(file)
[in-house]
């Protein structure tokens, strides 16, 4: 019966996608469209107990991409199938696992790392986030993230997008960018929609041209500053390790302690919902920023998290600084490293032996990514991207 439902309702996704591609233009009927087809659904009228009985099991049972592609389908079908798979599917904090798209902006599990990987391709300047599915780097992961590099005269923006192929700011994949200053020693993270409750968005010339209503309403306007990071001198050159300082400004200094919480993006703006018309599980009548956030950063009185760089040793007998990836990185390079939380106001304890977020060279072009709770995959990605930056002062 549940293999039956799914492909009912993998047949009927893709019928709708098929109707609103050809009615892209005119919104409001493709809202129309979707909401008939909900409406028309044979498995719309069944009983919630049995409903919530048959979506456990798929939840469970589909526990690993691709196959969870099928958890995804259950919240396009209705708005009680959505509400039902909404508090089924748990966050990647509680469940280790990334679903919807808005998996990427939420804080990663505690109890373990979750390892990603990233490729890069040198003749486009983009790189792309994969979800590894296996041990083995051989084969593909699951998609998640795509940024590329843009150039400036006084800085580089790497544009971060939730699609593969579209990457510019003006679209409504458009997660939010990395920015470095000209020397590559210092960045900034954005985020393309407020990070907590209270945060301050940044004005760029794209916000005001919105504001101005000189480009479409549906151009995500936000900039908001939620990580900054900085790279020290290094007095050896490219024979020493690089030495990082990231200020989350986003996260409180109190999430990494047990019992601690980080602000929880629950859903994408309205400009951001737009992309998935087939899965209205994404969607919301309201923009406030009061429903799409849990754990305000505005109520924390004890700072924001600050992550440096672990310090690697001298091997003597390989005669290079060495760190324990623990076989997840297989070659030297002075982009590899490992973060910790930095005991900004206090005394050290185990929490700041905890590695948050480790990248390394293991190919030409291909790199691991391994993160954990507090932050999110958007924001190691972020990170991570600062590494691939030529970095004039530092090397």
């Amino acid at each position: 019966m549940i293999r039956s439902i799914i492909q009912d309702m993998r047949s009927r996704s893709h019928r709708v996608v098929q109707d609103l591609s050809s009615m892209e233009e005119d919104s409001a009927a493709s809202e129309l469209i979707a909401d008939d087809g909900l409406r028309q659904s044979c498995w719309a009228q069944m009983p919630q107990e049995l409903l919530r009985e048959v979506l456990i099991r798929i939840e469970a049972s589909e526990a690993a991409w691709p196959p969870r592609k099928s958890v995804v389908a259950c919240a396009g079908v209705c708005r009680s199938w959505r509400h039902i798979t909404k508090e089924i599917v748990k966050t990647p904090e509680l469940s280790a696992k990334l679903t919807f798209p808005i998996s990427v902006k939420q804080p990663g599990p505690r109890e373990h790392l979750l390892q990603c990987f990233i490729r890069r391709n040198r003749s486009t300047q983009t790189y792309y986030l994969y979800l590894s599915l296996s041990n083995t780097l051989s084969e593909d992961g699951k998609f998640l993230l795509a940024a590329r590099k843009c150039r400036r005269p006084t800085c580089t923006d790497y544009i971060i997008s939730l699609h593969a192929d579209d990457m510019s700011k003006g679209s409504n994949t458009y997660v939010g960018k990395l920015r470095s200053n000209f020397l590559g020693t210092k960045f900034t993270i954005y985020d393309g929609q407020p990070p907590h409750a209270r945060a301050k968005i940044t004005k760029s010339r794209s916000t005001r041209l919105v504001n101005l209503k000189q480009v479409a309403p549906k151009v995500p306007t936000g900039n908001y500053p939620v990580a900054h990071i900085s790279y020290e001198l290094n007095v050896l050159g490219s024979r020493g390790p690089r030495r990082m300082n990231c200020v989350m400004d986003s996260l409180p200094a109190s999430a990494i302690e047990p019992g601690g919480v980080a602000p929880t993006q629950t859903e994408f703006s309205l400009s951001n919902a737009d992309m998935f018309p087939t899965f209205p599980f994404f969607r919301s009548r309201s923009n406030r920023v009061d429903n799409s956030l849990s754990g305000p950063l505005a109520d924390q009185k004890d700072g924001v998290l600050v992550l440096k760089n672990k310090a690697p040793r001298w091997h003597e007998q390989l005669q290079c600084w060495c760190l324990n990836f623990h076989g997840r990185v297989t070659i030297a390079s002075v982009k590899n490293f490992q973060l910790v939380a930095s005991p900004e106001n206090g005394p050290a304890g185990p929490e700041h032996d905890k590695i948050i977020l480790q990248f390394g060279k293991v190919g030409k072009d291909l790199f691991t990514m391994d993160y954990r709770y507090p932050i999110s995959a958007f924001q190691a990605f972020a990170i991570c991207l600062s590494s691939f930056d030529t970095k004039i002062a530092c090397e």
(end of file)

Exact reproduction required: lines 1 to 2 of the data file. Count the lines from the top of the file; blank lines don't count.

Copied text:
[in-house]
């Protein structure tokens, strides 16, 4: 019966996608469209107990991409199938696992790392986030993230997008960018929609041209500053390790302690919902920023998290600084490293032996990514991207 439902309702996704591609233009009927087809659904009228009985099991049972592609389908079908798979599917904090798209902006599990990987391709300047599915780097992961590099005269923006192929700011994949200053020693993270409750968005010339209503309403306007990071001198050159300082400004200094919480993006703006018309599980009548956030950063009185760089040793007998990836990185390079939380106001304890977020060279072009709770995959990605930056002062 549940293999039956799914492909009912993998047949009927893709019928709708098929109707609103050809009615892209005119919104409001493709809202129309979707909401008939909900409406028309044979498995719309069944009983919630049995409903919530048959979506456990798929939840469970589909526990690993691709196959969870099928958890995804259950919240396009209705708005009680959505509400039902909404508090089924748990966050990647509680469940280790990334679903919807808005998996990427939420804080990663505690109890373990979750390892990603990233490729890069040198003749486009983009790189792309994969979800590894296996041990083995051989084969593909699951998609998640795509940024590329843009150039400036006084800085580089790497544009971060939730699609593969579209990457510019003006679209409504458009997660939010990395920015470095000209020397590559210092960045900034954005985020393309407020990070907590209270945060301050940044004005760029794209916000005001919105504001101005000189480009479409549906151009995500936000900039908001939620990580900054900085790279020290290094007095050896490219024979020493690089030495990082990231200020989350986003996260409180109190999430990494047990019992601690980080602000929880629950859903994408309205400009951001737009992309998935087939899965209205994404969607919301309201923009406030009061429903799409849990754990305000505005109520924390004890700072924001600050992550440096672990310090690697001298091997003597390989005669290079060495760190324990623990076989997840297989070659030297002075982009590899490992973060910790930095005991900004206090005394050290185990929490700041905890590695948050480790990248390394293991190919030409291909790199691991391994993160954990507090932050999110958007924001190691972020990170991570600062590494691939030529970095004039530092090397």